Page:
NEW MADRID COUNTY, Mo. (KFVS) - As we navigate through uncertain times, sometimes life is all about perspective.
“She came into this world fighting,” said Jason Redden.
When Lizzie Redden was born 16 years ago she gave everyone quite the scare.
“Twelve hours later she was on a helicopter and right about Ste. Genevieve she quit breathing and actually died,” said Jason Redden, Lizzie’s dad.
At that time, Lizzie’s parents say she was suffering from a collapsed lung and thyroid condition.
Three years later she had an allergic reaction that caused her to stop breathing a second time.
“By the age of three she basically died twice already,” said Jason Redden.
Today, Lizzie is a typical teenager.
She’s 16 years old, and will tell you it won’t be long before she turns 17.
Most things about her are pretty typical.
She talks often about her boyfriend, her friends and of course her phone.
However, her life has been full of surprises...and not always the good kind.
“It’s been literally insane, it’s been like a rollercoaster,” said Lizzie Redden.
After her health scares as a baby and a pre-schooler, her life had started to calm down.
That was until July 25, 2018.
“I saw dad run into the room and smoke filled it, he was like get out...the house is on fire,” said Lizzie.
They lost everything in their home in New Madrid, and nearly lost Lizzie, again.
“It [the fire] happened right above my room so if I would have been in my room, it would have exploded right on top of me,” said Lizzie.
She made it out, just in time.
While still recovering from that loss, Lizzie’s health started to decline.
“It started with one knee, and then it went to my other knee being swollen,” said Lizzie. “Then it went to my ankles to all my fingers and all my toes. It was the most painful thing ever,” said Lizzie.
She said all of her joints were swollen, and she could barely walk.
“Her body was changing right in front of our eyes, she got down to 107 pounds,” said Jason Redden.
Doctors diagnosed her with polyarticular juvenile idiopathic arthritis (PJIA), a rare form of juvenile arthritis
“Pretty much my immune system is overactive, so my immune system is attacking all my joints, all the good stuff instead of attacking the bad stuff,” said Lizzie Redden.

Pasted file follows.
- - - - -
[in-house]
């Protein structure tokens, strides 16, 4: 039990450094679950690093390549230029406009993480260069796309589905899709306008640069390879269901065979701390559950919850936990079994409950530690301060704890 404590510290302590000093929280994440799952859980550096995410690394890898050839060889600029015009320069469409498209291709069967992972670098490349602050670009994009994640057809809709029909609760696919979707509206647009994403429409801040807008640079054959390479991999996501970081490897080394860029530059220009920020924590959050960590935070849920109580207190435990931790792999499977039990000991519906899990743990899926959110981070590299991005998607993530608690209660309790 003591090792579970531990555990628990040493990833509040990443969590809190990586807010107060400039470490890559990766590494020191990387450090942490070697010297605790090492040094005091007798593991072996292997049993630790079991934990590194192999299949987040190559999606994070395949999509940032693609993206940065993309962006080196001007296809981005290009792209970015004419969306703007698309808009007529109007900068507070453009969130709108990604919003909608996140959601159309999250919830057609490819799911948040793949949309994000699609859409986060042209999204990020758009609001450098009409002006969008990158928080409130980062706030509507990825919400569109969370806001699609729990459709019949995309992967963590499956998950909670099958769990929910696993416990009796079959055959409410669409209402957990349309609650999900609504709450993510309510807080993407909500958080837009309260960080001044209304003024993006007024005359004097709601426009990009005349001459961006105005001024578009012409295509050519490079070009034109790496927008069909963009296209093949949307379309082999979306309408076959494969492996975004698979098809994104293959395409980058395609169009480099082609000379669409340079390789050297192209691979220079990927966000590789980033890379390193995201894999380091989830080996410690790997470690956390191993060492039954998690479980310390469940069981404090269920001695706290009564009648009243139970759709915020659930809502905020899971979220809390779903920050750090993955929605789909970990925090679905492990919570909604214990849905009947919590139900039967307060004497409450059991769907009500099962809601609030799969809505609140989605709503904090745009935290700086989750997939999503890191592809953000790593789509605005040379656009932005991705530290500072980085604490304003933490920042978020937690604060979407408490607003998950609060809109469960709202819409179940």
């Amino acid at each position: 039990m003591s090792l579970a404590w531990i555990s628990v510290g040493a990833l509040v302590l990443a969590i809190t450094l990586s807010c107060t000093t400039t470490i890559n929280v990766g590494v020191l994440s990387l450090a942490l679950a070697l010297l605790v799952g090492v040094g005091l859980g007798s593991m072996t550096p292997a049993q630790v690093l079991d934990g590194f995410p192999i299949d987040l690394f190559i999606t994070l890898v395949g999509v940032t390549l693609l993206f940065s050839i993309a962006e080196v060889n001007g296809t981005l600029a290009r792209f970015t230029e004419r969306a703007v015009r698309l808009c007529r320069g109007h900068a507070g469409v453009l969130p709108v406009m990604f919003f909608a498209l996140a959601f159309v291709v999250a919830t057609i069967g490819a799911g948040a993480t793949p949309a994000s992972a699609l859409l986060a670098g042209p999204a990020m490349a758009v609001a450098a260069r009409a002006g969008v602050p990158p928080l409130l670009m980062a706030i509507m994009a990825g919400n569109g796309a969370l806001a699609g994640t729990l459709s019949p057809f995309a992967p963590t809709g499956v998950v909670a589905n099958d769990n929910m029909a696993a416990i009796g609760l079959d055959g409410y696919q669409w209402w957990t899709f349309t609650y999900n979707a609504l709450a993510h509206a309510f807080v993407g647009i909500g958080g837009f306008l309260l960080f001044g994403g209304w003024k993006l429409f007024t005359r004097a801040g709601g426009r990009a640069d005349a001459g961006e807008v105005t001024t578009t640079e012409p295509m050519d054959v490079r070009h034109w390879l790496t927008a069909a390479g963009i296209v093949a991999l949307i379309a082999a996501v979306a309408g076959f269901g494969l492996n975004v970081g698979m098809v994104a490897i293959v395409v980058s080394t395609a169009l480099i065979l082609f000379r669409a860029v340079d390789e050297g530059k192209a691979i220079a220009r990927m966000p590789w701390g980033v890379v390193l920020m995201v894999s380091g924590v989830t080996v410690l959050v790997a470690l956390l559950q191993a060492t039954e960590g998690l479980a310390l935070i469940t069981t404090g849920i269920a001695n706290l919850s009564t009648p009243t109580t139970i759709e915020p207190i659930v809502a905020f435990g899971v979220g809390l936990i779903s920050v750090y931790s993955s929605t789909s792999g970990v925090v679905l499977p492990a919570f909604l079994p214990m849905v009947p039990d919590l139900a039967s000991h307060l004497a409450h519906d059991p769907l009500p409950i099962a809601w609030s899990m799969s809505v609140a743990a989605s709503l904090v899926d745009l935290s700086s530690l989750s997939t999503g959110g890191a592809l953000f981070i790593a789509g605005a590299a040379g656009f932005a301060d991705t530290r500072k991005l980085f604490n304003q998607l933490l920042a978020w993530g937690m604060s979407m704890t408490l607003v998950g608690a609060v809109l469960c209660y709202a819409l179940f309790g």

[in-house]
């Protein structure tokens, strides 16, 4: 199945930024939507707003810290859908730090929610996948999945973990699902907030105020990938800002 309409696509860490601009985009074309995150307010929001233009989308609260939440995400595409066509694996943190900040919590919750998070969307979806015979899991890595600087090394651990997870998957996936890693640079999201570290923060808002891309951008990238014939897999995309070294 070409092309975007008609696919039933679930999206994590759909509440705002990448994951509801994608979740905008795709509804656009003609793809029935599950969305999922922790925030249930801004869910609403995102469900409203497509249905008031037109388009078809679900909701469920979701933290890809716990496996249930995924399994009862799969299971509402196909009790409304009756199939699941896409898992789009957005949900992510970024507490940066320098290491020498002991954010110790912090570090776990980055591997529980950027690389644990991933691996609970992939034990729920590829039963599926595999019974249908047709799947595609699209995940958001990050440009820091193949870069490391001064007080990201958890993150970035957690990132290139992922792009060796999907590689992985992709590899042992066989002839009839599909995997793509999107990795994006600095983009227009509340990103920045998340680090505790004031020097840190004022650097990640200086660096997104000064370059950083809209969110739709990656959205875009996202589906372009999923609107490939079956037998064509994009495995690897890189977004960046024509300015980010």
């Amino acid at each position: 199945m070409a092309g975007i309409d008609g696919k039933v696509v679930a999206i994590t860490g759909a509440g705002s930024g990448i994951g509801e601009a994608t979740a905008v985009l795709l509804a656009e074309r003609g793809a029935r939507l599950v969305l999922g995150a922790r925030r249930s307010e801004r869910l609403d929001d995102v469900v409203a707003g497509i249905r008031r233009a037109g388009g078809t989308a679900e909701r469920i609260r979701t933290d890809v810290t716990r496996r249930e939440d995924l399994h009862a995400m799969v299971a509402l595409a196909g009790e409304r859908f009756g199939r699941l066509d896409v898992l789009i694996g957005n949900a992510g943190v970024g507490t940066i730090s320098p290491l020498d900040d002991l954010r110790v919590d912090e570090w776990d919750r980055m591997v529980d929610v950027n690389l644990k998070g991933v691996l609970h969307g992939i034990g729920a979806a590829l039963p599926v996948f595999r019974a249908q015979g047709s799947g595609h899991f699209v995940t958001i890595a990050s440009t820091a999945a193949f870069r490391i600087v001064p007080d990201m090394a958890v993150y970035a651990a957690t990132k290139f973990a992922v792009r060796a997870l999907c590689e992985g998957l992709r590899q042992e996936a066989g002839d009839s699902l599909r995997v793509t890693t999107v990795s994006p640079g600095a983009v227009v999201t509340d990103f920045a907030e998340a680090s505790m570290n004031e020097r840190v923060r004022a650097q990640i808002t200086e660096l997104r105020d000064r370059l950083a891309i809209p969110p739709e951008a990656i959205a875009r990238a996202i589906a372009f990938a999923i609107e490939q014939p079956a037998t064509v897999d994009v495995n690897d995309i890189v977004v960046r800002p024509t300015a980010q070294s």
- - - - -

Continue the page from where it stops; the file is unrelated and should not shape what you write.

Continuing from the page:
Which means she has to take medications, including chemo, to lower her immune system.
“You realize you’re injecting poison into your daughter, and that’s pretty tough,” said Jason Redden.
When the pandemic hit, Lizzie’s parents couldn’t take any chances and did everything they could to protect her from the outside world.
“It’s scary as a parent knowing there’s a disease out there that can take your child away because literally her immune system is not working,” said Jason Redden. “It would be difficult for her to survive this virus.”
However, they believe they will get through this, just like they’ve gotten through every other challenge.
“You live in fear, but you turn it into faith...that’s what we do,” said Jason Redden.
“You have to take it one day at a time,” said Lizzie Redden.
Her days are now spent at home 24/7.
She’s not really sad about missing school, except for one thing.
“Oh my gosh I hope we have prom,” said Lizzie.
Lizzie is so bummed about the possibility that her prom could be canceled.
For now, it’s just postponed.
She has had her dress since January, and has not stop dreaming about the big day.
On the day prom was supposed to happen, she got an idea.
“I was like, ‘I’m going to take some pictures,’ I don’t know I was really bored,” said Lizzie.
So, she fixed her hair and her make-up, and she put on her fancy dress.
Instead of posing solo, she did a fun photo shoot with her dad.
“We thought it would a fun moment, one of those moments that can be captured as one of those memories we can look back on and smile about during a difficult time,” said Jason Redden. “We can say, ‘hey. remember we had a photo shoot during a pandemic.’”
They’re finding ways to capture new memories, and enjoy time together.
“We have the ability to be bitter or we can be better,” said Jason Redden. “Only you can make that decision and we’ve chosen to be better.”
Lizzie feels the same way.
“If you’re happy and you have a positivity people want to be around, then it shows and you just live a happier life,” said Lizzie Redden.
So, that’s the plan.
Choose joy, each day.
“Don’t borrow tomorrow’s sunshine because the sunshine we have for today is sufficient,” said Jason Redden.